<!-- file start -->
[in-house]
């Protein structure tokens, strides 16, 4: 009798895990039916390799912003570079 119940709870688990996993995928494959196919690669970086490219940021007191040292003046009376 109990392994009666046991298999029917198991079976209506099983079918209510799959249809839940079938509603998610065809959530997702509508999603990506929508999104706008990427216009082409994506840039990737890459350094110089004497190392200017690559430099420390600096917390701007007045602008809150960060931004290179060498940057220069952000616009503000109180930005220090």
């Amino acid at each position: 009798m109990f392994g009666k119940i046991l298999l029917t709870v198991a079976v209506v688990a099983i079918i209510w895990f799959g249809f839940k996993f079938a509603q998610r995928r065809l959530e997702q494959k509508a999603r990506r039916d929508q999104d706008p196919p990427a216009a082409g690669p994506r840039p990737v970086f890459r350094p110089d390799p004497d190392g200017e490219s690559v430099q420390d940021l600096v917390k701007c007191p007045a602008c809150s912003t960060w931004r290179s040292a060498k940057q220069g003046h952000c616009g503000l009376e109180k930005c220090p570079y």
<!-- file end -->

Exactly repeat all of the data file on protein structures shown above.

[in-house]
């Protein structure tokens, strides 16, 4: 009798895990039916390799912003570079 119940709870688990996993995928494959196919690669970086490219940021007191040292003046009376 109990392994009666046991298999029917198991079976209506099983079918209510799959249809839940079938509603998610065809959530997702509508999603990506929508999104706008990427216009082409994506840039990737890459350094110089004497190392200017690559430099420390600096917390701007007045602008809150960060931004290179060498940057220069952000616009503000109180930005220090």
């Amino acid at each position: 009798m109990f392994g009666k119940i046991l298999l029917t709870v198991a079976v209506v688990a099983i079918i209510w895990f799959g249809f839940k996993f079938a509603q998610r995928r065809l959530e997702q494959k509508a999603r990506r039916d929508q999104d706008p196919p990427a216009a082409g690669p994506r840039p990737v970086f890459r350094p110089d390799p004497d190392g200017e490219s690559v430099q420390d940021l600096v917390k701007c007191p007045a602008c809150s912003t960060w931004r290179s040292a060498k940057q220069g003046h952000c616009g503000l009376e109180k930005c220090p570079y």